Sexual Tension Signs That Indicate Success

Want to know if you’ve been successful in your quest? Learn to read your partner’s sexual tension signs. 

The most common sexual tension signs when you are not having sex are:

  1. They blush, flush or start to sweat when they see you.
  2. Their breathing becomes deeper and shorter when you are near. They may gasp.
  3. You read a look of longing or need in their eyes.
  4. They hold their body in a more sexual way, like lifting the chest or breasts.
  5. Their lips or eyelids flutter, quiver or twitch.

The most common sexual tension signs when you are having sex are:

  1. Your partner’s breathing becomes deeper and harder when you touch or say sexy things to them.
  2. You feel your partner’s body getting warmer or starting to sweat.
  3. Your partner starts to clench the muscles that increase or indicate arousal, like squeezing their legs or arching their back.
  4. If your partner is a man, he gets a stronger erection. If your partner is a woman, she becomes wetter and her vulva gets more swollen.
  5. They start to moan or make noises. 
  6. Your partner starts to tilt or thrust their hips.

How Sex Coaching Can Help

With all of this new awareness about how you can create sexual tension inf your life, you are probably ready to get out into the world and start playing.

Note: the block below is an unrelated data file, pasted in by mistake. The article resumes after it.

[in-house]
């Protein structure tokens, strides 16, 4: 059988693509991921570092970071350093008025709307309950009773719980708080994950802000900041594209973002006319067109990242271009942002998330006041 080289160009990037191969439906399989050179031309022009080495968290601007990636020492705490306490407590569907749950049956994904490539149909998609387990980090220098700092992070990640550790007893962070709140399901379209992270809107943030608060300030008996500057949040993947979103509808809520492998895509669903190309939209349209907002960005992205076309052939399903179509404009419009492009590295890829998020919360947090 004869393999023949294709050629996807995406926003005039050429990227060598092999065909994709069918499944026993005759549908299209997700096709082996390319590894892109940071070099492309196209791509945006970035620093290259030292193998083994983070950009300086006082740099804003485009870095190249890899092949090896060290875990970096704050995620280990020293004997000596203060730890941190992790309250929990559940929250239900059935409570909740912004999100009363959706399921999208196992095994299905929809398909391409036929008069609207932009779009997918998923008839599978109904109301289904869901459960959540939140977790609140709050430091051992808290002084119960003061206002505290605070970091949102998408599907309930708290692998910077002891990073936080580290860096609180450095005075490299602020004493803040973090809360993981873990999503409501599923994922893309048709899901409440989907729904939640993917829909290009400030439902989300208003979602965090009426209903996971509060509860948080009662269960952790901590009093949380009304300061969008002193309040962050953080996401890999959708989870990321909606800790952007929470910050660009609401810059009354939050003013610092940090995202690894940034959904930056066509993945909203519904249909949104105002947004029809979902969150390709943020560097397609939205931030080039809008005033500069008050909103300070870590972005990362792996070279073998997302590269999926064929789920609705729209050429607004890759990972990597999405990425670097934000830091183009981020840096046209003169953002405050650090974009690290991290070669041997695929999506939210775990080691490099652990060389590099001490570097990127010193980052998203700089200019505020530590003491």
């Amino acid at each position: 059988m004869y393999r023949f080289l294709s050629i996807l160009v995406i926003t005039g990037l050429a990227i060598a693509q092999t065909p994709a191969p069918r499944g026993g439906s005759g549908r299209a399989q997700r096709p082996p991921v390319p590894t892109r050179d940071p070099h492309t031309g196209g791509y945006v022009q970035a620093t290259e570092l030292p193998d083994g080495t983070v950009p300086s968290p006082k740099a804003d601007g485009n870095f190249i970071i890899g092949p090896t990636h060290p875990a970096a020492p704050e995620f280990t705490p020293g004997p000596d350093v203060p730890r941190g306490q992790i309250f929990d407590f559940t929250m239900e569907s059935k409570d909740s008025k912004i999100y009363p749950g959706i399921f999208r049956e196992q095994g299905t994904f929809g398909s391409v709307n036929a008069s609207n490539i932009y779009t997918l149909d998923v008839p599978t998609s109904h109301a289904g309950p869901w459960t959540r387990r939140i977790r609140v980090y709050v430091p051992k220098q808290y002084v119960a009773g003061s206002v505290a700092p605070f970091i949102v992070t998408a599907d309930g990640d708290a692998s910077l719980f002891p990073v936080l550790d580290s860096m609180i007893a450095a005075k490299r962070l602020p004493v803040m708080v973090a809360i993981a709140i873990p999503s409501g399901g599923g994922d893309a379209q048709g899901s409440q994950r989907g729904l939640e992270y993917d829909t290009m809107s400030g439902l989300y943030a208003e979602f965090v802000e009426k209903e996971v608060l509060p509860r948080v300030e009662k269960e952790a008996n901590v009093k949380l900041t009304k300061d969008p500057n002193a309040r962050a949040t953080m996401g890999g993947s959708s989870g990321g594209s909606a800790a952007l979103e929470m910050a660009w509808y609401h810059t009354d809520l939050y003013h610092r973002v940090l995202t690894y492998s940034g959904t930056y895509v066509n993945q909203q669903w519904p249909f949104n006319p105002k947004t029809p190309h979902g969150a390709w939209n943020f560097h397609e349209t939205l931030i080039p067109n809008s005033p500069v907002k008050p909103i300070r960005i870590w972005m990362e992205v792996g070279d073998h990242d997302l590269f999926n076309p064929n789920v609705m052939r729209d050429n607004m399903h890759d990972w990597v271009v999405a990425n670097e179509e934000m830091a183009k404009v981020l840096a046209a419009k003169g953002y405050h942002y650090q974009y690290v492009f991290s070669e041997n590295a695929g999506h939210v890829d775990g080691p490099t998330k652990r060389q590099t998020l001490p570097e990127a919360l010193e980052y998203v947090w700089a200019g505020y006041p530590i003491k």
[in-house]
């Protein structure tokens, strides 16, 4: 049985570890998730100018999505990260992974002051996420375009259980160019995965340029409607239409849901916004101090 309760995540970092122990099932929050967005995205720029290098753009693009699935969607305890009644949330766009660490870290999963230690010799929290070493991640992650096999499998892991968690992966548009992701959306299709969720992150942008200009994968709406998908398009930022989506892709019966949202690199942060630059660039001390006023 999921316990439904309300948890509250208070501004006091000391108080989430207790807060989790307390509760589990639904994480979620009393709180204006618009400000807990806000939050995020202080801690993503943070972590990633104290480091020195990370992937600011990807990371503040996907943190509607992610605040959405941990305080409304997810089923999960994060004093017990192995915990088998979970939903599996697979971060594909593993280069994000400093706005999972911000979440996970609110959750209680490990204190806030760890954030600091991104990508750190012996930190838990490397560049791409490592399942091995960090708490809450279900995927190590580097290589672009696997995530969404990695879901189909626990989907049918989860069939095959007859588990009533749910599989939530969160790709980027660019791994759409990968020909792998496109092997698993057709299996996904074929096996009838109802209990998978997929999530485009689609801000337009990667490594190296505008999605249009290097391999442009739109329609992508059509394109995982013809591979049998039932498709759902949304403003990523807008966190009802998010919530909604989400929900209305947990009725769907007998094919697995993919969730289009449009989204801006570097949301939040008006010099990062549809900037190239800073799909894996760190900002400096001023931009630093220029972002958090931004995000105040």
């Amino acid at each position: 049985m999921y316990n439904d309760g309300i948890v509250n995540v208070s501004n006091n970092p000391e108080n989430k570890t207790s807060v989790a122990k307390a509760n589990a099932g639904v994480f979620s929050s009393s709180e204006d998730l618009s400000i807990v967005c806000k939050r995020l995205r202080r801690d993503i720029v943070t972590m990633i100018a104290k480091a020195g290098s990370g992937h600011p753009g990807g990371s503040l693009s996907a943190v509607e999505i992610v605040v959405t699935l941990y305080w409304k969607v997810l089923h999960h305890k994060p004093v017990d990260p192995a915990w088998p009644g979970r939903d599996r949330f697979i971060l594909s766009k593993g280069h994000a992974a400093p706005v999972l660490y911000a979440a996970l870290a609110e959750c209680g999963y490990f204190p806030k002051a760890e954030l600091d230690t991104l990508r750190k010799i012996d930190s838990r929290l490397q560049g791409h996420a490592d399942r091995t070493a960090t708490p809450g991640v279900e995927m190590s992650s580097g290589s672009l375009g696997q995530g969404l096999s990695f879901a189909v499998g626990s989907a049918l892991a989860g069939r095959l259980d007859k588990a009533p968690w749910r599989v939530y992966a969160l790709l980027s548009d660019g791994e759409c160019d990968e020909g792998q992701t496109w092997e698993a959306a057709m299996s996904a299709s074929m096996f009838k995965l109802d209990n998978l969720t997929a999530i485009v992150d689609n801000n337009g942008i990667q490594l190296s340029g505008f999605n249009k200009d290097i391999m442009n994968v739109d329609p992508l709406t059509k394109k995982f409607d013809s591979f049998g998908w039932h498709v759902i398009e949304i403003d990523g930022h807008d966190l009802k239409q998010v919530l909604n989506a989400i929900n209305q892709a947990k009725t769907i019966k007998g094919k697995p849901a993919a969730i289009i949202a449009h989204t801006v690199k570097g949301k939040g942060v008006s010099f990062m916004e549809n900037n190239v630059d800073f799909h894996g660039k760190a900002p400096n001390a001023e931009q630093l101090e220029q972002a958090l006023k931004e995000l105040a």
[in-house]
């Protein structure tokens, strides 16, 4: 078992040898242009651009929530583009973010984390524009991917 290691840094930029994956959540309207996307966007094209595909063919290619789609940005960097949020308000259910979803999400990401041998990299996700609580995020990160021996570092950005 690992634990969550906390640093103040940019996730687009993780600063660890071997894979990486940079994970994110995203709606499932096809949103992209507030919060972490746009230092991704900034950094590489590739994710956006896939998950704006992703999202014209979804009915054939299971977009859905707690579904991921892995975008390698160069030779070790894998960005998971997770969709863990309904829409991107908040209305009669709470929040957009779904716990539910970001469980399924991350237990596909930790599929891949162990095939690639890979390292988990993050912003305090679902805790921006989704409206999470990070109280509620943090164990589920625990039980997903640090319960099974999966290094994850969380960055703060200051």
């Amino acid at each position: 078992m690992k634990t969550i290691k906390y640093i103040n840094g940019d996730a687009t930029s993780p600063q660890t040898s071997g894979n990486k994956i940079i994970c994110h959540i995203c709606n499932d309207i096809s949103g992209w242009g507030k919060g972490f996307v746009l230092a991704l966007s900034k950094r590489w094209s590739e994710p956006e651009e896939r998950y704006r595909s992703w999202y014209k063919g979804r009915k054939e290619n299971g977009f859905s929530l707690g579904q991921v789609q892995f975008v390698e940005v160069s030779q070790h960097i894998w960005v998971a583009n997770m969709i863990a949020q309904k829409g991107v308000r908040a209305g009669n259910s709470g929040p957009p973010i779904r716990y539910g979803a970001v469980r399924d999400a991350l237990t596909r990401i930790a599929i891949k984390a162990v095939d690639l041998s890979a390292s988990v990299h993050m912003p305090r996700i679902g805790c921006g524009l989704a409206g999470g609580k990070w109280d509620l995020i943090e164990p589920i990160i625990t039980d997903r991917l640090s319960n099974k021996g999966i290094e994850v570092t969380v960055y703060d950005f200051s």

Or maybe not. If you feel hesitant and unsure how exactly to incorporate this knowledge into your daily life, a sex coach – and especially an experiential sex coach – can be really helpful. You can practice in real time how to create sexual tension through talk, eye contact, touch, playing with closeness and distance, and understanding your own and your partner’s turn-ons. Working with a sex coach is a safe and wonderful way to practice. 

And a last little sex coaching advice: enjoy every moment of delicious anticipation and your eventual release will be so much more intense and satisfying.

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Celeste Hirschman
Celeste Hirschman, MA is the Co-Creator of the Somatica® Method and Co-Founder of Somatica® Institute. She trains coaches in the Somatica® Method of Sex and Relationship Coaching. She has her own private practice in San Francisco, where she works with clients to have profoundly pleasurable and fulfilling lives. She has co-authored multiple academic articles published in peer-reviewed journals and is the co-author of two books, Cockfidence - The Definitive Guide to Being the Man You Want to Be and Driving Women Wild and Making Love Real - The Intelligent Couples Guide to Lasting Intimacy and Passion. Celeste has her MA in Human Sexuality Studies from San Francisco State University (SFSU) and her BA in Women’s Studies from the University of California, Santa Cruz (UCSC). Celeste has taken the Hakomi Pro-Skills Training as well as multiple other trainings on sexuality and relationships. Celeste also has a Certification in Sexological Bodywork from the Institute for Advanced Study of Human Sexuality (IASHS).